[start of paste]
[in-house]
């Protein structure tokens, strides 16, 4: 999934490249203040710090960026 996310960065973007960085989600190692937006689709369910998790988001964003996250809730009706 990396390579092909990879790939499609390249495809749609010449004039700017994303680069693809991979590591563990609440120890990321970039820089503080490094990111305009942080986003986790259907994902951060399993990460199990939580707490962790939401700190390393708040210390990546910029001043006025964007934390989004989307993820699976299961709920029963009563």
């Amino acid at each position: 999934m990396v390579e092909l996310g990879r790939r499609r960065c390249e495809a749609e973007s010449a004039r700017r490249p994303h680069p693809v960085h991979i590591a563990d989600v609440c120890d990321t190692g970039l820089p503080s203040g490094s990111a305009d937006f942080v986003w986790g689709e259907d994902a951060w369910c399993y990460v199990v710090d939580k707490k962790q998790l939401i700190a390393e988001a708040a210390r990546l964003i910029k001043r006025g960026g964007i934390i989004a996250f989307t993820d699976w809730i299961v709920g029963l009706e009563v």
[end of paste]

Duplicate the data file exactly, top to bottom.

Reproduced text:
[in-house]
């Protein structure tokens, strides 16, 4: 999934490249203040710090960026 996310960065973007960085989600190692937006689709369910998790988001964003996250809730009706 990396390579092909990879790939499609390249495809749609010449004039700017994303680069693809991979590591563990609440120890990321970039820089503080490094990111305009942080986003986790259907994902951060399993990460199990939580707490962790939401700190390393708040210390990546910029001043006025964007934390989004989307993820699976299961709920029963009563």
């Amino acid at each position: 999934m990396v390579e092909l996310g990879r790939r499609r960065c390249e495809a749609e973007s010449a004039r700017r490249p994303h680069p693809v960085h991979i590591a563990d989600v609440c120890d990321t190692g970039l820089p503080s203040g490094s990111a305009d937006f942080v986003w986790g689709e259907d994902a951060w369910c399993y990460v199990v710090d939580k707490k962790q998790l939401i700190a390393e988001a708040a210390r990546l964003i910029k001043r006025g960026g964007i934390i989004a996250f989307t993820d699976w809730i299961v709920g029963l009706e009563v």